Xi (Charlie) Ren was trained as a developmental biologist during his graduate study focusing on the vascular and hematopoietic systems. Moving from vascular development to vascular engineering, he joined the Laboratory for Organ Engineering and Regeneration at Massachusetts General Hospital and Harvard Medical School as a Postdoctoral Research Fellow in 2012. He became Instructor in Surgery at Harvard Medical School in 2016. During this time, he developed systematic strategies for engineering functional vasculature based on decellularized organ scaffolds. He joined the faculty of the Department of Biomedical Engineering at Carnegie Mellon University in 2017.

4N111 Scott Hall
412 268 7485
412 268 3025
Google Scholar
Xi Ren
Ren Lab

Demonstration: Decellularizing a Lung Using Detergent Perfusion

Engineering Organ-Specific Vasculature


2011 Ph.D., Cell Biology, Peking University

2005 BS, Biological Science, Peking University

Media mentions

CMU Engineering

2023 Dean’s Early Career Fellows announced

Xi (Charlie) Ren, Victoria Webster-Wood, and Ding Zhao have received the honor for their contributions to their respective fields.

Ren and Yerneni honored with BMES-CMBE Awards

The Biomedical Engineering Society (BMES) recently announced its 2023 Cellular and Molecular Bioengineering (CMBE) award winners, and two Carnegie Mellon engineers were named recipients. BME’s Charlie Ren, was selected for the CMBE Rising Star Award. Sai Yerneni, a former biomedical engineering Ph.D. student who is continuing his research as a chemical engineering postdoc, received the CMBE Graduate Student Travel Award.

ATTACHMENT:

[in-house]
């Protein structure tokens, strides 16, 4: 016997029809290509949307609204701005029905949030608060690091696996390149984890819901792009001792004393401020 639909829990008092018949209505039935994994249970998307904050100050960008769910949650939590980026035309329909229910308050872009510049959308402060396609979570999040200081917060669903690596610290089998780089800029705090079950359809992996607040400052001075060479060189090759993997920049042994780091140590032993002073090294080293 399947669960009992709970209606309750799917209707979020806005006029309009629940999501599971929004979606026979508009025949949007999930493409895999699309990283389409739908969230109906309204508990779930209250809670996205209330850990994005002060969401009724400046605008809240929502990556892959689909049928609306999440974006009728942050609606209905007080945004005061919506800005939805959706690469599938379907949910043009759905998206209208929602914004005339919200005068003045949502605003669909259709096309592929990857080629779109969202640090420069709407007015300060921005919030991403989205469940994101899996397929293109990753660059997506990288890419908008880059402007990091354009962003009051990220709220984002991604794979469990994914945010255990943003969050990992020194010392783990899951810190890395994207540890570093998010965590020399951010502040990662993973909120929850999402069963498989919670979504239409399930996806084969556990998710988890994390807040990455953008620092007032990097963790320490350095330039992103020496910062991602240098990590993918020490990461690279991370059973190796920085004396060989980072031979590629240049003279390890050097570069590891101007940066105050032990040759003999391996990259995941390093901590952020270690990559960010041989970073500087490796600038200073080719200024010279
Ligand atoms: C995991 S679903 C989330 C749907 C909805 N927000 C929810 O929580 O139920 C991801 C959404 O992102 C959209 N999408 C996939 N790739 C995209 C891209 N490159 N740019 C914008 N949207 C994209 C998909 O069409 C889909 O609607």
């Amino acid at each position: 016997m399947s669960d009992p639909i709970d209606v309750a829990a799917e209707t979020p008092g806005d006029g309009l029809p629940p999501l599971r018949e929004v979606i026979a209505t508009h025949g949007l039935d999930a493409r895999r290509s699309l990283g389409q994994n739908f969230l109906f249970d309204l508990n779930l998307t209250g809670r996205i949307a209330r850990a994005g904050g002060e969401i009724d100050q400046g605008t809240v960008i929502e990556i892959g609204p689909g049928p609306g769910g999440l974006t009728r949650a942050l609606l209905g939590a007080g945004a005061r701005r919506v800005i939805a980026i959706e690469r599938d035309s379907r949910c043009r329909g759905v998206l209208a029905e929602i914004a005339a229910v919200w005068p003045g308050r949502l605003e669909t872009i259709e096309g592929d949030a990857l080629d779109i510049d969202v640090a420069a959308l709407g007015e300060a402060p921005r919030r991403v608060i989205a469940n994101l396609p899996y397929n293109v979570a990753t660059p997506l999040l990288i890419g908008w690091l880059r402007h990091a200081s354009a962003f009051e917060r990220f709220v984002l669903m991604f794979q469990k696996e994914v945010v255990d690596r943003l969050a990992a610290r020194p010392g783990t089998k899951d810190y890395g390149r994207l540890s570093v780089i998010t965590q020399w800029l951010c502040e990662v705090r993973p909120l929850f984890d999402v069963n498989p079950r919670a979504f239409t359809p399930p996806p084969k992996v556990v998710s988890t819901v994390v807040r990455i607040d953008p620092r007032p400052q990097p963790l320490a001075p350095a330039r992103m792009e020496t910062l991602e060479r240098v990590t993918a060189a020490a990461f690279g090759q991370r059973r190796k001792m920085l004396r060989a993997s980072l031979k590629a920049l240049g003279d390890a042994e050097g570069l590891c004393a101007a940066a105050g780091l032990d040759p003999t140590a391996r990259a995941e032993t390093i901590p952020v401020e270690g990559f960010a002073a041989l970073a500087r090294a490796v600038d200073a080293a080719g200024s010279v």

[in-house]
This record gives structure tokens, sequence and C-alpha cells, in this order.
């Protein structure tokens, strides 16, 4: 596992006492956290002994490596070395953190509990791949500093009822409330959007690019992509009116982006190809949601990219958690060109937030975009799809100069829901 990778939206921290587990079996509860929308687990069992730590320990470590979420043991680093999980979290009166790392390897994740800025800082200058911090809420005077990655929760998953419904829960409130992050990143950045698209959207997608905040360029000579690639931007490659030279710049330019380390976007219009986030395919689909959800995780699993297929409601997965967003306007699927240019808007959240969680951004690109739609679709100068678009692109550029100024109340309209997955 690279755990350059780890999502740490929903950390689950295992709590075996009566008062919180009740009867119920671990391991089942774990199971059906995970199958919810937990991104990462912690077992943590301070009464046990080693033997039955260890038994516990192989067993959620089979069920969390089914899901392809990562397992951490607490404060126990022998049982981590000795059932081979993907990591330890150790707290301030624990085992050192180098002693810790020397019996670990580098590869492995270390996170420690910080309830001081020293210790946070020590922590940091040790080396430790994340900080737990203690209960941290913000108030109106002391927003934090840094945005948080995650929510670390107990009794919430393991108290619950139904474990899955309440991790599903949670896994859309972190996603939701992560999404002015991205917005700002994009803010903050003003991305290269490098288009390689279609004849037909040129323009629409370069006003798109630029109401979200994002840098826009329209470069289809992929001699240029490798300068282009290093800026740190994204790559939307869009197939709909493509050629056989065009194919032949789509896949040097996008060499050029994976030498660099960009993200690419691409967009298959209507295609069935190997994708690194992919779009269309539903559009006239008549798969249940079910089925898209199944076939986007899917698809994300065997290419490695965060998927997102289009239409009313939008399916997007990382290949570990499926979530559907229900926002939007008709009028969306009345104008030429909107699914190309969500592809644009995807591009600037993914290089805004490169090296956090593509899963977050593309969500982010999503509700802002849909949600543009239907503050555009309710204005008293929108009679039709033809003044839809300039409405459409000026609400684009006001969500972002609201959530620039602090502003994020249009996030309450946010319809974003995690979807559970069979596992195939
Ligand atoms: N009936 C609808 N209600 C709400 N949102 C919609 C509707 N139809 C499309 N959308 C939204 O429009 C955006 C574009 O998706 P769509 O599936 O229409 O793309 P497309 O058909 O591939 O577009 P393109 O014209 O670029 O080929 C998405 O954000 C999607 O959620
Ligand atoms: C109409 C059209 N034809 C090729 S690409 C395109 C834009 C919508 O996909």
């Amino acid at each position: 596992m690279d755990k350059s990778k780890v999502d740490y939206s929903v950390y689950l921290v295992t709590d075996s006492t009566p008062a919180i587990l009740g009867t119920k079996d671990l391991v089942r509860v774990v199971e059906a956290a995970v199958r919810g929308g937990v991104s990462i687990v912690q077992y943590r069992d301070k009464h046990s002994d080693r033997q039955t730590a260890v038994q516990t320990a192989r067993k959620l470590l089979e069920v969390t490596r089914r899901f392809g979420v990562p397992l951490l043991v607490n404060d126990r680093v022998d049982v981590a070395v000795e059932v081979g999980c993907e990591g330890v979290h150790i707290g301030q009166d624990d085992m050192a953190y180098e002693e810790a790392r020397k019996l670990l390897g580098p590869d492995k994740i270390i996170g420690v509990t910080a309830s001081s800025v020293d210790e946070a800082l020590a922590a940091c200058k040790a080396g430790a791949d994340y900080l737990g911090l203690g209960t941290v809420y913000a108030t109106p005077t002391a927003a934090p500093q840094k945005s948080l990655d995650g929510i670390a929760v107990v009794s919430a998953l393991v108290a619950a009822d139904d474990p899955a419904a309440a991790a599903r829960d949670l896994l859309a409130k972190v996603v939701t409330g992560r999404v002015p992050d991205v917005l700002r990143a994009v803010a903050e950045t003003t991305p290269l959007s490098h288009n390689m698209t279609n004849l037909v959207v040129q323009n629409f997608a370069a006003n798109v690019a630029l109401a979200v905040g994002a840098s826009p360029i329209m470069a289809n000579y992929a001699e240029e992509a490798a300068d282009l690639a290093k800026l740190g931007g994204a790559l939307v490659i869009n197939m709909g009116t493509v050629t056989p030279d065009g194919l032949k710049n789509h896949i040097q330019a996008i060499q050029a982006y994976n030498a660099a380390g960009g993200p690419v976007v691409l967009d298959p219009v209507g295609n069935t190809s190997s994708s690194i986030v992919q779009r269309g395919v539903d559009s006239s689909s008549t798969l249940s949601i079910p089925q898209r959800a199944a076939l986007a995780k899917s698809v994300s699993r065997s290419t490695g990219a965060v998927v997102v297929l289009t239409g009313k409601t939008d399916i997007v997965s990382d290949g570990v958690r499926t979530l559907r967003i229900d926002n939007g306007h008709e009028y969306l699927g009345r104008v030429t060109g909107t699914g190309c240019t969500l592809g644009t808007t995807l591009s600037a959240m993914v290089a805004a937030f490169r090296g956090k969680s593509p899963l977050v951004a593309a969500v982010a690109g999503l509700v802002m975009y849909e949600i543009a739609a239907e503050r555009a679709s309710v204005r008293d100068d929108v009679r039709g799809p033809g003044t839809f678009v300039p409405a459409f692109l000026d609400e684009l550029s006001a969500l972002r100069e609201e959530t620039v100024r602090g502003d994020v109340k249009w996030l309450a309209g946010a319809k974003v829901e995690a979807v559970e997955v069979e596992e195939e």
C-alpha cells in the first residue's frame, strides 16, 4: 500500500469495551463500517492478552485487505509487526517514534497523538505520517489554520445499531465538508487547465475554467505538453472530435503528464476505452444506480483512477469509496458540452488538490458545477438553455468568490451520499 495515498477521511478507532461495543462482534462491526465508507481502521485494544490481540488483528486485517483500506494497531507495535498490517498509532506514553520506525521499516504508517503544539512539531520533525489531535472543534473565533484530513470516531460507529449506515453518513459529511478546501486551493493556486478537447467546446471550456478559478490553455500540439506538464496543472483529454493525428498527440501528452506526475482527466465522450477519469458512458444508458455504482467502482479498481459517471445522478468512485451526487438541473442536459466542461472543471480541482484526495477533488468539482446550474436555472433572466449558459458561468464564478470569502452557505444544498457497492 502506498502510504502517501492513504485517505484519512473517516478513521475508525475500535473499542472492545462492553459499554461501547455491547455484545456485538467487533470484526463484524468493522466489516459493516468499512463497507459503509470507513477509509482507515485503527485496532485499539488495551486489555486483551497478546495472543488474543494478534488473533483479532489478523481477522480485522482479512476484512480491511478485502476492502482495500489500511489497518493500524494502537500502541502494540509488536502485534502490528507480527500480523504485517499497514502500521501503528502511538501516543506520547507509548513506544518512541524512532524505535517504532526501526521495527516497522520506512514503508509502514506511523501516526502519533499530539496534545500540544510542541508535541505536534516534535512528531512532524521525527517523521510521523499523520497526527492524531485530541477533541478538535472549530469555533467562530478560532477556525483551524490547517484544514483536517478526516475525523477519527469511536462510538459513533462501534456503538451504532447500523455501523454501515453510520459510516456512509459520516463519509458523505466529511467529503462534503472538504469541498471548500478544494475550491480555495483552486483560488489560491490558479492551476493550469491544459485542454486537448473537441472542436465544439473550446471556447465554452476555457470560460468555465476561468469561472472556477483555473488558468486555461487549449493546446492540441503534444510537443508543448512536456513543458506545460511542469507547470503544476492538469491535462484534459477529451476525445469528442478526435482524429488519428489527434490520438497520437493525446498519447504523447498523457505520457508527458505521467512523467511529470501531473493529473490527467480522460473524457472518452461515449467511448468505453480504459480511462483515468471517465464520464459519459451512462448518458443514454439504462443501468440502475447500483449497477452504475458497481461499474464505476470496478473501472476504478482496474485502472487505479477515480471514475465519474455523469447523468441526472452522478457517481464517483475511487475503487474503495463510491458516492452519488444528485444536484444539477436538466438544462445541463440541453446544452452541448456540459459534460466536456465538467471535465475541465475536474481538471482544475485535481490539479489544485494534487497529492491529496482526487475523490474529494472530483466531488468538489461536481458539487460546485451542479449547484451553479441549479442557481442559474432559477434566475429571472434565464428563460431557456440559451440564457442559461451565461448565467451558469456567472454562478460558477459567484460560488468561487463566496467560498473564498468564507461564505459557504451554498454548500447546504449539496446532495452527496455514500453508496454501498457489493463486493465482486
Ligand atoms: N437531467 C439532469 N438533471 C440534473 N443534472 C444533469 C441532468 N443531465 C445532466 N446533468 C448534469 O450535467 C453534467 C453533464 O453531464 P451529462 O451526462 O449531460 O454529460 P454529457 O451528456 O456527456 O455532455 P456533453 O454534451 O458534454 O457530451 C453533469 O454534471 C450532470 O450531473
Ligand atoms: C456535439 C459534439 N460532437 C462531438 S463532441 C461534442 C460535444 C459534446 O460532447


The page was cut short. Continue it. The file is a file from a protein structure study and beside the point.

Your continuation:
CMU Engineering

Halilaj and Ren receive NSF Career Awards

College of Engineering’s Eni Halilaj and Charlie Ren have received National Science Foundation CAREER Awards for their research.

Northeast Bioengineering Conference

Ren accepts New Innovator Award at Northeast Bioengineering Conference

BME’s Charlie Ren was awarded the New Innovator Award for Junior Faculty at the 48th annual Northeast Bioengineering Conference hosted at Columbia University. Ren’s lab works at the interface of biomaterial and stem cell engineering, with the goal of providing regenerative therapeutic solutions to repair or replace damaged tissues and organs.

CMU Engineering

It takes a heart to make a better lung

A team of collaborators from CMU and Boston University present a human model of heart and lung co-development during embryogenesis using lab-grown human induced pluripotent stem cells.

CMU Engineering

Collaboration shapes extracellular vesicle retention strategy

Phil Campbell and Charlie Ren present a strategy to spatially control extracellular vesicles and keep them resolute under controlled conditions.

CMU Engineering

CMU and Mayo Clinic to collaborate on transplant innovation

Mayo Clinic and Carnegie Mellon University announced today a research agreement to transform organ transplantation. The institutions will bioengineer innovative approaches to address current barriers in organ transplantation.

National Academy of Medicine

Ren receives Healthy Longevity Catalyst Award

BME’s Charlie Ren was named an awardee of the National Academy of Medicine’s 2021 Healthy Longevity Catalyst Awards.

the Bioengineered Organs Initiative

Scott and Ng win cardiovascular award

BME Ph.D. students Jacqueline Scott and Wai Hoe Ng won awards for presenting research at AHA’s 28th Annual Fellows Research Day.

Ph.D. students win cardiovascular award

BME Ph.D. students Jacqueline Scott and Wai Hoe Ng won awards for presenting research at AHA’s 28th Annual Fellows Research Day on January 17. Scott won first in clinical, and Ng won second in basic.

CMU Engineering

Creating lungs “from scratch”

There are many ways to make a lung. With so many possible approaches, where do you even start? CMU Ph.D. student Erica Comber has the answer.

Science News

Ren comments on potential organ bioengineering breakthrough

BME’s Charlie Ren spoke with Science News on the significance of a recent breakthrough in bioengineered organs by a group of researchers published in Science Translational Magazine.